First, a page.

Figure 7

Culture of A549 (cells and supernatant, respectively) with PBMCs from lung cancer patients. The roles of inflammation-activated lung cancer cells in phenotype alterations of peripheral blood mononuclear cells (PBMCs) obtained from patients with lung cancer. A549 cells were stimulated with LPS at 100 and 500 ng/ml for 24 hrs, and LPS-stimulated A549 cells and their supernatant were then harvested. PBMC from lung cancer patients were co-cultured with harvested LPS-stimulated A549 cells and their supernatant for 48 hrs, respectively. The control group was PBMC from lung cancer patients without co-culture. A: frequency of CD4+ T cells in total PBMCs, B: frequency of CD19+ B cells in total PBMCs, C: frequency of Tregs in CD4+ T cells, D: frequency of CD45RA+Tregs in CD4+ T cells, E: frequency of CD19+CD24hiCD27+ B cells in CD19+ B cells, and F: frequency of CD19+IL-10+ B cells in CD19+ B cells. + stands for p value less than 0.05, as compared with PBMC co-culture with vehicle-stimulated A549 cells. *, **, and *** stand for 0.05, 0.01, and 0.001 stand for p value less than 0.05, as compared with corresponding LPS-stimulated PBMC.

Discussion

The immune system plays a significant role in the control of tumor progression, although the regulatory mechanism of interaction between two systems remains unclear. High proportions of Tregs were found in tumor-infiltrating lymphocytes of patients with lung cancer [7] and Tregs from patients with lung cancer directly inhibited autologous T cell proliferation [23]. The percentage of Tregs might be correlated with the pathological stage in lung cancer or tumor burden [24]. The present study demonstrated that peripheral frequencies of Tregs and CD45RA+Tregs in lung cancer patients was lower than those in healthy individuals, indicating a maturation-activation state of naïve Tregs and preferential homing of mature Tregs into the lungs of patients. Furthermore, the present study initially demonstrated that peripheral frequencies of Bregs cells were significantly higher in patients with lung cancer. Cancer-derived factors and the interaction of lung cancer cells with normal PBMCs may contribute to the expansion of Bregs, similar alterations of Tregs and Bregs observed in our clinical cohort.

Leukocytes within tumors play critical roles in the formation of inflammatory microenvironment and tumorigenesis, while little has been known about the potential mechanism to communicate between inflammation and cancer [25]. The present study explored the relationship between inflammation and antitumor immunity adopting an in vitro model based on LPS-stimulated A549 cells. Inflammation-activated lung cancer cells or their products during the pretreatment could increase the frequencies of Tregs and CD45RA+Tregs from normal PBMCs. It seemed that the direct interaction between cells played a more important role in alterations of Treg phenotypes than their products which were more important in CD45RA+Treg phenotype alterations. Furthermore, continuous LPS stimulation during the interaction between cancer cells and PMBCs could increase frequencies of Tregs and CD45RA+Tregs. The increase of Tregs might also result from the natural Treg self-expansion promoted by inflammatory factors or the conversion of naïve CD4+ T cells.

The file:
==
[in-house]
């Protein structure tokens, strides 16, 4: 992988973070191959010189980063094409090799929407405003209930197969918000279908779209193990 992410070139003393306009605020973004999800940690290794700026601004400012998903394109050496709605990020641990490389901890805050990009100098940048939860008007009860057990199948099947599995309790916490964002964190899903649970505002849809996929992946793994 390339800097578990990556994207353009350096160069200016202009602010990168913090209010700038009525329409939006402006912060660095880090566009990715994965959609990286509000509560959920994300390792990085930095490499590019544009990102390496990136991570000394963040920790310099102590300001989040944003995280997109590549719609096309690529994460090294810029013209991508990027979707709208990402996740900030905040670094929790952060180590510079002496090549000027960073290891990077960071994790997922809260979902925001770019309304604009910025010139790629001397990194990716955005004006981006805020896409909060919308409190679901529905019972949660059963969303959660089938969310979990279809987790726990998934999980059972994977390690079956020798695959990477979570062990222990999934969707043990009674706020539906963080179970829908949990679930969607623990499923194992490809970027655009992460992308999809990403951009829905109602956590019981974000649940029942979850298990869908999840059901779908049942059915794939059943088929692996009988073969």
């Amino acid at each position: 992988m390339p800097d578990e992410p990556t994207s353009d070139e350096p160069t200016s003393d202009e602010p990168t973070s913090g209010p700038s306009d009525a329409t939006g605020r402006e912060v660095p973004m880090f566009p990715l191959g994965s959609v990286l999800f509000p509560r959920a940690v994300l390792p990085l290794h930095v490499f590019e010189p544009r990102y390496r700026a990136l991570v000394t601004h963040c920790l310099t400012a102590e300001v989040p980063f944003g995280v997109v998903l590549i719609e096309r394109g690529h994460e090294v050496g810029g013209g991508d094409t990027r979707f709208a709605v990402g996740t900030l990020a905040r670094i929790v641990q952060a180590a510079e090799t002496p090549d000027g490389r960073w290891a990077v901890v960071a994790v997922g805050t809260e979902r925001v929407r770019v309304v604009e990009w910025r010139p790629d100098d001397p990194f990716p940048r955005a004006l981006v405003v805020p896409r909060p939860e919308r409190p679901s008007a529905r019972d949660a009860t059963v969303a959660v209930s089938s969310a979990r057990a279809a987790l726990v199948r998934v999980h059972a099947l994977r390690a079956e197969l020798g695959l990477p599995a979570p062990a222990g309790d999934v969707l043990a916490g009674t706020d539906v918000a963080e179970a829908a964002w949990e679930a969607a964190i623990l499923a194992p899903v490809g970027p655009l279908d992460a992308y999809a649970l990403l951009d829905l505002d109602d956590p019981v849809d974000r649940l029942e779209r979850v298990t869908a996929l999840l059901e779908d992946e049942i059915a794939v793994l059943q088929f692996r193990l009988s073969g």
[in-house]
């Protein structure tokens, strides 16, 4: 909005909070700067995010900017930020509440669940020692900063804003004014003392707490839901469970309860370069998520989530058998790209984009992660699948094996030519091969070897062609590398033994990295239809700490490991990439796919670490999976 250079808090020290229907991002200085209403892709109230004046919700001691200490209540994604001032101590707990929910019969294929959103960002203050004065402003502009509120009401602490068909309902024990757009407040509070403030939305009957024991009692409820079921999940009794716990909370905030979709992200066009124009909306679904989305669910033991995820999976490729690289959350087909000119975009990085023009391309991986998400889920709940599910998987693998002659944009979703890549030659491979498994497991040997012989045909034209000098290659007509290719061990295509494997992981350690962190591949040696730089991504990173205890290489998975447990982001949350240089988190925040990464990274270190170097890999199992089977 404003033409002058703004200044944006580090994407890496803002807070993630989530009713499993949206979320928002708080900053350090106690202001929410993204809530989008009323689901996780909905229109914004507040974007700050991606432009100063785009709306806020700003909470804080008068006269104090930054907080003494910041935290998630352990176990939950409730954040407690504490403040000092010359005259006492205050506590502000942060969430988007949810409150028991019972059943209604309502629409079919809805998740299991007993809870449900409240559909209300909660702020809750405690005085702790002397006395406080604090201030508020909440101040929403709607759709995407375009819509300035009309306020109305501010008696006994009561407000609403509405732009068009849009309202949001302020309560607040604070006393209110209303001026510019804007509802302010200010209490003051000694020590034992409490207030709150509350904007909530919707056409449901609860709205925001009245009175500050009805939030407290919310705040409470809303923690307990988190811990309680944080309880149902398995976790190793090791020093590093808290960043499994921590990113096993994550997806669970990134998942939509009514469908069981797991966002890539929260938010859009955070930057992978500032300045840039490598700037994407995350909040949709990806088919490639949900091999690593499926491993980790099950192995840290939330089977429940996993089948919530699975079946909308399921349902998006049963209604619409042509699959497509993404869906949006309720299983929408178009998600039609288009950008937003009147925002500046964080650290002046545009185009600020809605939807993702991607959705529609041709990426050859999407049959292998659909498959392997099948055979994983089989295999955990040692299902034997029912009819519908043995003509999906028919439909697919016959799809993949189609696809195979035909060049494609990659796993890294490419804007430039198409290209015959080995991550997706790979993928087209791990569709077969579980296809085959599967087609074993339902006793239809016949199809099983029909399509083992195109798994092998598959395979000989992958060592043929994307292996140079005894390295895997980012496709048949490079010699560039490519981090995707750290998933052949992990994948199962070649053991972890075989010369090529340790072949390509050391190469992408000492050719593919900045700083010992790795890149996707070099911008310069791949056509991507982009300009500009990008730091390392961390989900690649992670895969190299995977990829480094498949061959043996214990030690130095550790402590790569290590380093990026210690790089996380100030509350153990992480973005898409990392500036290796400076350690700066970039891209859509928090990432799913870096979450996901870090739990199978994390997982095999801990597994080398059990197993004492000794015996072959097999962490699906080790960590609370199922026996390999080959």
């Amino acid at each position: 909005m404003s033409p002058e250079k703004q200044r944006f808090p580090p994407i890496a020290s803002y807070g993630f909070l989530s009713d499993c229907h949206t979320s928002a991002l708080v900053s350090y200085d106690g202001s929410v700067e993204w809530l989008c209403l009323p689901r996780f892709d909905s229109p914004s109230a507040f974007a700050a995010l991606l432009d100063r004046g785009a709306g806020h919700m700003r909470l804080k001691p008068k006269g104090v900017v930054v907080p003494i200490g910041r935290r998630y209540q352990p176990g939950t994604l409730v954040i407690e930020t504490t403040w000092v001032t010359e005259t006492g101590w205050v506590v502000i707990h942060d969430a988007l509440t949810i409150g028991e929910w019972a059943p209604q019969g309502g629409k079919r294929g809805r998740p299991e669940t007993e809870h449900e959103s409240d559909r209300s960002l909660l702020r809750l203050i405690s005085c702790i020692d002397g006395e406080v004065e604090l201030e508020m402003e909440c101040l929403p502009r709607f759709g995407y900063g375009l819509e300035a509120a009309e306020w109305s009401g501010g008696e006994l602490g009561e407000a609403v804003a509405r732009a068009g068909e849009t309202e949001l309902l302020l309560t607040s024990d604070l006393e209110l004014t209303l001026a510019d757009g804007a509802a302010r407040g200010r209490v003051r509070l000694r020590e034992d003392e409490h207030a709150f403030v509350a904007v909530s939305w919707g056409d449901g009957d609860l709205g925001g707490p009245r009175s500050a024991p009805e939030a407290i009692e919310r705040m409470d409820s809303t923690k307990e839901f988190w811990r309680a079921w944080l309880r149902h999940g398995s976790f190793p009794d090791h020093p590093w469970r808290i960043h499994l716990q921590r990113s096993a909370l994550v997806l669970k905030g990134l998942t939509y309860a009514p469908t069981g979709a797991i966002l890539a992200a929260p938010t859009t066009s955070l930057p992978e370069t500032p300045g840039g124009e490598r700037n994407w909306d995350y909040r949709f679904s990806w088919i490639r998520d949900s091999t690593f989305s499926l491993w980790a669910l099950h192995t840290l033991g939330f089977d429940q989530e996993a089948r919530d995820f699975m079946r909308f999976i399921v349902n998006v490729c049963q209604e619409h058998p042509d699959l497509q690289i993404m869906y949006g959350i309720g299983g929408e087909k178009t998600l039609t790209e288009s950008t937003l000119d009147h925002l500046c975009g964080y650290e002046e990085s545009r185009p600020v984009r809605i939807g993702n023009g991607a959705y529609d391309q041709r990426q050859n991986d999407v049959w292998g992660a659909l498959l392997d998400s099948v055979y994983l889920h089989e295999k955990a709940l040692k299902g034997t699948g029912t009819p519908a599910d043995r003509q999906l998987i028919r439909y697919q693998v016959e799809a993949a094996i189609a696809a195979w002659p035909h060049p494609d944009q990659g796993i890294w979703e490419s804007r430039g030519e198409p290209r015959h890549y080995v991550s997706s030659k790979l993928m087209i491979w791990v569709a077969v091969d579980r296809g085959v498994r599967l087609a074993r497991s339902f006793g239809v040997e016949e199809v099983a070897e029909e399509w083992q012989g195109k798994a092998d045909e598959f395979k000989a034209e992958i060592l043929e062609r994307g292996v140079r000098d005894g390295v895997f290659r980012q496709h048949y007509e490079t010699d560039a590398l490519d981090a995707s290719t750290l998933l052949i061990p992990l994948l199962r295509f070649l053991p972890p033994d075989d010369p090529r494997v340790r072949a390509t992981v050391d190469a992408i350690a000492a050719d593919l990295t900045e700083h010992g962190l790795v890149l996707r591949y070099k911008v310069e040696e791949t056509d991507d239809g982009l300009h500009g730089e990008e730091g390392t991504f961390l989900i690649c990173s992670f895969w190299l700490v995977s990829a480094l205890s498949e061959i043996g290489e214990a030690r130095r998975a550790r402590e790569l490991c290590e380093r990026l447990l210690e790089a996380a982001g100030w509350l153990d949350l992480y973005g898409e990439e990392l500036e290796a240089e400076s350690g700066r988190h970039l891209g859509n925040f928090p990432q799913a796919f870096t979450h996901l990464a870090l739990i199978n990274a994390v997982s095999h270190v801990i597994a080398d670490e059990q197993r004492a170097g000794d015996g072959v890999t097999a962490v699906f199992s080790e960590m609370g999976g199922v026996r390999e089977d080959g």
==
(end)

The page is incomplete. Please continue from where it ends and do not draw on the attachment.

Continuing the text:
Previous study demonstrated that the normal maturation-activation process of T cells was involved in the sequential expression of naïve T cells, mature T cells, or effector/cytotoxic T cells [26]. CD45RA+Tregs in the periphery of humans express high levels of FOXP3 and manifest equivalent suppressive activity as compared to CD45RO+Tregs counterparts [27]. Our observation of a higher proportion of CD45RA+Tregs indicates a final maturation-activation state of those cells promoted by cancer-related inflammatory factors. Inflammation-activated cancer cells could also play the initiators and/or secondary sources of the development of cancer microenvironment and alterations of local immunity through the direct interaction and products. The present study demonstrated that NF-κB inhibition of inflammation-activated cancer cells could decrease frequencies of Tregs and CD45RA+Tregs. Inflammation was also found to stimulate the production of chemo-attractants from lung cancer cells, responsible for the recruitment of infiltrated inflammatory cells.

Tumor cells play a crucial role in the conversion of naïve and/or effector T cells into Treg by providing antigenic stimulation and cytokines, although little has been known on the influence of cytokines on Treg proliferation or activation during the interaction between tumor and inflammatory cells. The previous study demonstrated that overexpression of RANTES was associated with improved prognosis in lung cancer [28]. Lung cancer cells were found to produce MIP-1α which might affect the interaction between lung cancer and host inflammatory cells [29]. The present study observed that mRNA expressions of RANTES and MIP-1α in cancer cells after co-culture of cancer cells and PBMCs in a concentration-dependent pattern, accompanied with the up-regulation of Tregs.